A Portuguese colony until 1975, Angola’s path since independence has been marked by on-going civil war, government corruption, a countryside full of hidden land mines, disease, and huge debt to China and other power countries until 2017, when President João Lorenzo was elected. According to U.S. Ambassador Nina Maria Fite, the new President has begun to rebuild the economy, education and health systems, and to restore trust in government while ending the former regime’s isolationist policies. As the second largest oil producer in Africa, Angola is member of OPEC, and the current lead for the African Union. With deposits of copper, diamonds, and other minerals, and a strong commitment to international collaboration for problem solving, Angola is in a position to become a stronger participant in global politics.
An eloquent and articulate speaker, Ambassador Fite, painted a picture of the devastation and corruption during the civil war years, and then presented a strong picture of hope for peace, prosperity, and health under the strong leadership of President Lorenzo. “He is really terrific for U.S.-Anglo relations,” she said, and he has shown “he is pro-West, turning away from Russia and China,” and working closely with the U.S. to rebuild.
After the civil war years (funded by the rich oil and diamond deposits), China came to Angola’s aid with massive support to rebuild the infrastructure. That support was in the form of loans to be repaid with oil allotments. After corrupt officials took their “shares” of the reconstruction funds, little was left for the intended purposes. The construction materials used have not survived well, and Angola has left with over $2.5 billion in debt to China and with an infrastructure that is still failing. During the pandemic, as oil prices fell, repaying the debt in oil or in currency became even more difficult and the IMF has stepped in. Angola has enjoyed “food self-sufficiency” strong agriculture and fishing resources. However plans to expand those for export have been delayed until all remaining land mines have been removed from fields.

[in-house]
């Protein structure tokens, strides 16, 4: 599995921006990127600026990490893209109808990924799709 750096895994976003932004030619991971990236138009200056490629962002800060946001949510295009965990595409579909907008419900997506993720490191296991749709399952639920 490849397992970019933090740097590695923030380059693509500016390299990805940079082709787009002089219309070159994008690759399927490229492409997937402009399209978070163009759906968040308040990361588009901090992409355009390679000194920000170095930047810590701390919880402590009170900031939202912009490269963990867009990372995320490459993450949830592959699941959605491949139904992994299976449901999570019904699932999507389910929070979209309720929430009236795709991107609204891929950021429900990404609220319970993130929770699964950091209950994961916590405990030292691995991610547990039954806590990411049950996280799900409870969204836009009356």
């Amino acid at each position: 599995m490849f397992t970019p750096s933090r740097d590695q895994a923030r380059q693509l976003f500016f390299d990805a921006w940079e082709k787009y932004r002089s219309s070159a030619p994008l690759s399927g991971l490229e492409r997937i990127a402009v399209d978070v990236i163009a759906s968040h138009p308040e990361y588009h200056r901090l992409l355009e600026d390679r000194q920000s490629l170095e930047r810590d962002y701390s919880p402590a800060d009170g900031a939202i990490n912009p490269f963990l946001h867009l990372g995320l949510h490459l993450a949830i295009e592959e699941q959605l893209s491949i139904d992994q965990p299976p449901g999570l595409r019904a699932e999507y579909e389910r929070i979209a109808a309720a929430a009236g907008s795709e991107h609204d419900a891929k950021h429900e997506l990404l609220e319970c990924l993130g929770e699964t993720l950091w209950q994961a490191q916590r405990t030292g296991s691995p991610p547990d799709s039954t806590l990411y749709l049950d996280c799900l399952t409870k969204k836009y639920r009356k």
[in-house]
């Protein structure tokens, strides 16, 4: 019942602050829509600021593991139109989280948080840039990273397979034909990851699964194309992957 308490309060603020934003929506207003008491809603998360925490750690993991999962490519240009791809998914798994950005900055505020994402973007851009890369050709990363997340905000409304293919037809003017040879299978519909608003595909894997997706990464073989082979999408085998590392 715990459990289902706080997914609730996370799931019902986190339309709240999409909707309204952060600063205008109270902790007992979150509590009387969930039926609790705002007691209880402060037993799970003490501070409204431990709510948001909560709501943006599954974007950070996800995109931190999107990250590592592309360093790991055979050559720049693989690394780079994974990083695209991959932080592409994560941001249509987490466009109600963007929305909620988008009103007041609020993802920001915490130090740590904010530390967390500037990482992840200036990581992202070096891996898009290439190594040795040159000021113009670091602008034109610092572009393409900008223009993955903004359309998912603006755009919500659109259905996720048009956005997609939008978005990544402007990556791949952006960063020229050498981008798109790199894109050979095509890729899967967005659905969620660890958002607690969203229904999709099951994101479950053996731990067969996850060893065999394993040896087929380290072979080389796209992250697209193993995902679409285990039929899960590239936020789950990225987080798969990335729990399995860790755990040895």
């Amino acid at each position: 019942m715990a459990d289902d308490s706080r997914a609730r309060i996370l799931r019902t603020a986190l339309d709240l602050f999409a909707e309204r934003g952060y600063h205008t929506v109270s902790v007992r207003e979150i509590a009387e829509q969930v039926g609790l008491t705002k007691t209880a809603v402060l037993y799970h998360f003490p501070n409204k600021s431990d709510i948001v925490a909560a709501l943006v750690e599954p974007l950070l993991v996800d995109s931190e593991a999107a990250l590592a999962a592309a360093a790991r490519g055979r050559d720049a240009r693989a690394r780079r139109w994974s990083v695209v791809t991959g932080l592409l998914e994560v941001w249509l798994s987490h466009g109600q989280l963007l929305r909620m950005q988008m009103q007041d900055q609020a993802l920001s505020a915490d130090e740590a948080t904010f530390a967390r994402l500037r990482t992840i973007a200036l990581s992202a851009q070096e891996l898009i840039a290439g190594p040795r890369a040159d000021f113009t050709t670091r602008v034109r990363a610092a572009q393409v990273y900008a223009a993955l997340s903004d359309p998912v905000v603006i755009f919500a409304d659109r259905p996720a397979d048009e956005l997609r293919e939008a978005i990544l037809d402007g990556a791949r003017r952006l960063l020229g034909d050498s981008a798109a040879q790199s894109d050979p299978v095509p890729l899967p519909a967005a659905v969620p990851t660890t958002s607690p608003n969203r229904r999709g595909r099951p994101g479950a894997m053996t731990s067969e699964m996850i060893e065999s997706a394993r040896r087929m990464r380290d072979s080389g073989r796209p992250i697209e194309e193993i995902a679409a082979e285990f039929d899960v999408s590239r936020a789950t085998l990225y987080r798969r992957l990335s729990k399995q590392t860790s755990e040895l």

The United States has been helpful in locating and removing the landmines from the countryside and has been collaborating with President Lorenzo to improve education, healthcare, wildlife protection and the ecology with teaching and training, economic development, trade agreements, and so much more. Recently, Houston Community College has opened a mini campus in Angola to support the oil industry refineries.
Ambassador Fite ended by mentioning that her tour in Angola is almost completed, and she would try to spend as much time as possible visiting as much of Angola as possible. She does not yet know where her next post would be, but after 17 straight years of living abroad, she would love at least a short term in Washington, D.C.
Ambassador Nina Maria Fite, thank you so much for such an insightful and articulate vision of our deepening relationship with Angola, its current issues, and its complex history as a Portuguese colony with a heritage of the Portuguese language and cultures, of years of civil war, and now a brighter future.